News

Matthew Eley

Matthew Eley

Matthew Eley

Matt Eley is an Inapub contributor. Follow him on Twitter @mattheweley

27.6.2013 Matt Eley
altGoing to an event billed as ‘Let There Be Beer’ is not great for someone who has vowed to give up alcohol for a period of time.

It’s also bordering on the unprofessional not to show your support for the cause so I must confess to having a drop, albeit a two per cent ‘Radler’, which in my father’s eyes at least would never count as a drink.

Anyway, my own drinking habits are by far the least interesting thing about a mega campaign to promote beer as a category. And this is not about preaching its virtues in some craft or niche way to the converted, this is promoting beer to the masses on a national scale.

For a starter, it is being led by all of the big boys. Top brass from AB InBev, Carlsberg, Heineken, Miller Brands and Molson Coors all shared the stage to launch the campaign earlier this weeek.

Getting that lot in a room together, let alone working towards a common aim, is something of a logistical triumph in the first place.

Of course, falling sales of big brands should be helped by this campaign but they have clearly gone to lengths to make this inclusive of the category and not just about getting the country back on mainstream lager.

For while those global brewers took centre stage, the room was also packed with a veritable who’s who of the British beer industry, from regional brewers, to pubcos, to writers and experts.

Phrases such as ‘extremely positive’, ‘much-needed’ and ‘the industry's been crying out for this’ peppered conversations at Brewers Hall.

So what can we expect from the campaign?

For a taster we will get an uplifting and witty advert (I’ve seen it, I laughed a few times) that shows great beer-drinking moments and the unity it can inspire. It will be screened in TV this weekend for the first time.

There is also going to be a load of viral and social media stuff, plus celeb beer lovers chatting to Michael Parkinson to highlight the joys of bar room conversations.

Parky wasn’t at the launch but we did get the equally affable Eamonn Holmes, who looks like he might like a pint, chatting to the brewers about the campaign and their life in beer. To a man, they reminisced about having their first pint with their dads. Molson Coors chief Simon Cox extended the theme and talked about having a pint with his son and how he hoped that tradition would carry on through the generations.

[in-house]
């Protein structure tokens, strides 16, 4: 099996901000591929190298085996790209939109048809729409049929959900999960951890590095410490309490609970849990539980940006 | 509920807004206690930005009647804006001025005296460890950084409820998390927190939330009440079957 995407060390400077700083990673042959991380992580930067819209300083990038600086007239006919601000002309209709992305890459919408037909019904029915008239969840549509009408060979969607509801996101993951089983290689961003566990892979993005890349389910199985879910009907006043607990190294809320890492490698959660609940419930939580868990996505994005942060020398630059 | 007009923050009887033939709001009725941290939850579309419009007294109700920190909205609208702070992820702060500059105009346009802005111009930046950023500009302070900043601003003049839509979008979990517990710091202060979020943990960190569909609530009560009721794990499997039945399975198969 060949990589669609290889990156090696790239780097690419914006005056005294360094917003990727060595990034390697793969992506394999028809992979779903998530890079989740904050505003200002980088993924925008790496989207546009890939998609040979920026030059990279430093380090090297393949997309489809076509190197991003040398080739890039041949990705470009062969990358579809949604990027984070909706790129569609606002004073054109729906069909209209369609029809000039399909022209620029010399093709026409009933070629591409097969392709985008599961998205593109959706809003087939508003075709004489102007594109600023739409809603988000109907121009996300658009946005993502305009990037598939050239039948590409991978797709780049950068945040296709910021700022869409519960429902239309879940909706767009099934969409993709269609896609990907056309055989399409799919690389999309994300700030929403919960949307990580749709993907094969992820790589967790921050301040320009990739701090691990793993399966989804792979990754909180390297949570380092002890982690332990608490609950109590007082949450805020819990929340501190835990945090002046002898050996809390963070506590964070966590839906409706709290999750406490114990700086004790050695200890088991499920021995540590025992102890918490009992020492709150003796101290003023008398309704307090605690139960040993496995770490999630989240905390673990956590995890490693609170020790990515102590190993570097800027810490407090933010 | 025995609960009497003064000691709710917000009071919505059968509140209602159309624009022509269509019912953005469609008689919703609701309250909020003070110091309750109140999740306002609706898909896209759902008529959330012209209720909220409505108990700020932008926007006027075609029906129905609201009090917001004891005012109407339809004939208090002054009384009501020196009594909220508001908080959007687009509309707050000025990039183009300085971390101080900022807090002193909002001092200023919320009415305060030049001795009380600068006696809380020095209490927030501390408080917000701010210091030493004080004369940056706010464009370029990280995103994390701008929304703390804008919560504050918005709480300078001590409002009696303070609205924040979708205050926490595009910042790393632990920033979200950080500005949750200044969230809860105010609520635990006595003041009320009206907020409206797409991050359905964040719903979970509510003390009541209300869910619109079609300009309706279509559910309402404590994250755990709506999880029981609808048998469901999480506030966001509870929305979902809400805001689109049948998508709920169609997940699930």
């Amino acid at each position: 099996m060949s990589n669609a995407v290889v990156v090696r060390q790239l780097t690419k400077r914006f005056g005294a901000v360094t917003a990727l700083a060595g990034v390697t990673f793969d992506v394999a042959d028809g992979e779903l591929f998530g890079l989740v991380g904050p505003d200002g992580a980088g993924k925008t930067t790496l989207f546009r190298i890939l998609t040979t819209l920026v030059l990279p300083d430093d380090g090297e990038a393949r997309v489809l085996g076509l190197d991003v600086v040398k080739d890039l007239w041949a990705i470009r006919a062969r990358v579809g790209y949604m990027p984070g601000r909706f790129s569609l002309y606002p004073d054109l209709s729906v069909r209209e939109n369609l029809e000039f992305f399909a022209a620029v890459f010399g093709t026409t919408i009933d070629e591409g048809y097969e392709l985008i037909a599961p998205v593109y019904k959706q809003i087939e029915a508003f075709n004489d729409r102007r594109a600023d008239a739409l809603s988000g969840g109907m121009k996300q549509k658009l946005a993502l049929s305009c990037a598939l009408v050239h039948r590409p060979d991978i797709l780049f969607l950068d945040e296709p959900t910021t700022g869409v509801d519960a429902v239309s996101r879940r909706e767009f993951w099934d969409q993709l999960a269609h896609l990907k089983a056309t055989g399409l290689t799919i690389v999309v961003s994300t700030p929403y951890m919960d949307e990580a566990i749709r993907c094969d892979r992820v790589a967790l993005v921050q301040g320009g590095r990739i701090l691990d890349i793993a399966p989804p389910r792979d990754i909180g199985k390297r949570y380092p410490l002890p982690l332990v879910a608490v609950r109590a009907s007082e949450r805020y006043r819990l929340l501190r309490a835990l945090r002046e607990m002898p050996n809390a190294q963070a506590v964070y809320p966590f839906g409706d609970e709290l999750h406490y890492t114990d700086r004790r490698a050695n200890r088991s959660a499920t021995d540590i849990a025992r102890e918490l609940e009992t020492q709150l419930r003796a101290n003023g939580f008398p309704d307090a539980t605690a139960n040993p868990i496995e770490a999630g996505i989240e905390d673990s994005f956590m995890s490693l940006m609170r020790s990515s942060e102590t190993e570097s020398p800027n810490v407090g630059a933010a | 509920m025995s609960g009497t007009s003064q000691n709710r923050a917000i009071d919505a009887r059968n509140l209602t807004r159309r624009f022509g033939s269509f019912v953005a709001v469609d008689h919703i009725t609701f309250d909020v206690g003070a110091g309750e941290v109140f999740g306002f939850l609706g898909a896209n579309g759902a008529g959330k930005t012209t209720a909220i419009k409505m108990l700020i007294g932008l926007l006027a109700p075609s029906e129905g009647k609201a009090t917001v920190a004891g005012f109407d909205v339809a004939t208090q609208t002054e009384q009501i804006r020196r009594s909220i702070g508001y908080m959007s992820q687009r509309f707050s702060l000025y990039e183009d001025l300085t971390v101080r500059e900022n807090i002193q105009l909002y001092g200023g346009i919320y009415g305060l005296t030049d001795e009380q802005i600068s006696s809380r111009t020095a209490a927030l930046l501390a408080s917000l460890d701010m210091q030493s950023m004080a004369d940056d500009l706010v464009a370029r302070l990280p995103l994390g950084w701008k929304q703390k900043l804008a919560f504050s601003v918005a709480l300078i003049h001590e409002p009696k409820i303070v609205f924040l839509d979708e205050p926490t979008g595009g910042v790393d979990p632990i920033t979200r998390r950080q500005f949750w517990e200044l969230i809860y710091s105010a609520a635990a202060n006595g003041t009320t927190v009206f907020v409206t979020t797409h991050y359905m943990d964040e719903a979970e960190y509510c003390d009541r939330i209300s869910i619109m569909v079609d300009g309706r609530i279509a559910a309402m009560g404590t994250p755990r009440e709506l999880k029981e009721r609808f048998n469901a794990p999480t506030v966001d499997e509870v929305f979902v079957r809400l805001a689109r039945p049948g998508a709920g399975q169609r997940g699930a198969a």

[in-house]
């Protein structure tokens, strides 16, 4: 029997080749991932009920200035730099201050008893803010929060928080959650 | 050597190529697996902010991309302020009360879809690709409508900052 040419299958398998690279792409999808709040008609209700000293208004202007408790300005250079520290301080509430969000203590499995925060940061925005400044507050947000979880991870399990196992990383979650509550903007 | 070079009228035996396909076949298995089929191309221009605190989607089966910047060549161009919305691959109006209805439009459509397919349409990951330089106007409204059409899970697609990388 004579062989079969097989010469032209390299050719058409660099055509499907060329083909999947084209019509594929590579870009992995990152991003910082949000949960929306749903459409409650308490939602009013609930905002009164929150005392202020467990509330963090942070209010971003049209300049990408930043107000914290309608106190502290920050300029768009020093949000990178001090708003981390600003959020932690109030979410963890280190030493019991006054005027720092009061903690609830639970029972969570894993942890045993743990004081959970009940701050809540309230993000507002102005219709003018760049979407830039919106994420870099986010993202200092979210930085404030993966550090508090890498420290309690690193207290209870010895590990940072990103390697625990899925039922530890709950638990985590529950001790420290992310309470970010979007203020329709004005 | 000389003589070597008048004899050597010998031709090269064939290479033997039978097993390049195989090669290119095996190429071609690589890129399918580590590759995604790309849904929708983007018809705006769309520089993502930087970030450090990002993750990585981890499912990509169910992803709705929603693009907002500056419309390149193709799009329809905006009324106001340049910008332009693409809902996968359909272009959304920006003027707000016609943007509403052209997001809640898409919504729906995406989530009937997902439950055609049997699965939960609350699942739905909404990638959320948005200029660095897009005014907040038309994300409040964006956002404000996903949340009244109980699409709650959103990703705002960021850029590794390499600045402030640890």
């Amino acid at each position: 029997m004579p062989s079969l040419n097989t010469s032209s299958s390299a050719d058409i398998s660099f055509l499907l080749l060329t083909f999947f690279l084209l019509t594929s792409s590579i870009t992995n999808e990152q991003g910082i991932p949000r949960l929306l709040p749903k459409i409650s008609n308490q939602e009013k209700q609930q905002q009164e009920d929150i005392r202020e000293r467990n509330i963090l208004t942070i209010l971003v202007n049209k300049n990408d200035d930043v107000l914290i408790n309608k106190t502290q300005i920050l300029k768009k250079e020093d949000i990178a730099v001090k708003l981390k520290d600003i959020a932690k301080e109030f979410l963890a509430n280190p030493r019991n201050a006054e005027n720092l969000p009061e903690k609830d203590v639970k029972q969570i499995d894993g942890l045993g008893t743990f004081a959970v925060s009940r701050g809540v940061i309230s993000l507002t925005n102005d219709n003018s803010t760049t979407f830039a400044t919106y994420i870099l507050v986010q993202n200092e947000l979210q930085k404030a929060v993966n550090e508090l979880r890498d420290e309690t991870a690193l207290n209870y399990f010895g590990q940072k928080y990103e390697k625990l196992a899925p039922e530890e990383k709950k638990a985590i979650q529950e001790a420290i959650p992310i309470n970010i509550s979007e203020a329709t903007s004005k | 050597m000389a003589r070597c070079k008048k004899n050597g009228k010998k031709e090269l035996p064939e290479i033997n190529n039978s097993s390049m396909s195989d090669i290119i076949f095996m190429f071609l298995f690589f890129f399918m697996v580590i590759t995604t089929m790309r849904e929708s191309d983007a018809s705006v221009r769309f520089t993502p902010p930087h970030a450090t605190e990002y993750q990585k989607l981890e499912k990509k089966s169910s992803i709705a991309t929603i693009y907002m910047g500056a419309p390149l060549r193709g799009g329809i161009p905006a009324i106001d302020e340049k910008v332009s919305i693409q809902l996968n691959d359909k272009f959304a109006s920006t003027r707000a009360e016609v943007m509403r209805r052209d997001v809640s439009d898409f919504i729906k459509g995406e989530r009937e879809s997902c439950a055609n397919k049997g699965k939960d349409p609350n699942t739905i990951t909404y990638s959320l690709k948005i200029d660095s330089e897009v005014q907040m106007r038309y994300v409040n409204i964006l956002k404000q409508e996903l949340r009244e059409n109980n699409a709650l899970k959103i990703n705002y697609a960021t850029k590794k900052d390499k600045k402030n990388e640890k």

And while the advert and all that was associated with it was positive and impressive, his comment may have been the most telling of the night.

Beer, and specifically beer in pubs, brings people together and plays a vital role in the social fabric of our nation in a way that not many other products can get close to.

It was also interesting that all of the big wigs talked about their first pint. For while off-trade sales are fundamental their businesses, nobody really remembers their first can of beer, do they?

As a publication for pubs we would naturally prefer that this campaign was on-trade focused but that would be wishful thinking. We have to take the positives and back the fact that companies with vast resources are doing something unified and positive that could inspire a few people to go to the pub.

It certainly made me fancy a pint anyway.

Matt Eley is the editor of Inapub. Follow him on Twitter @mattheweley

Matt Eley
19.6.2013 Matt Eley
altThe fact that I am doubting why I ever thought giving up alcohol for a period of time was a good idea probably helps prove my point.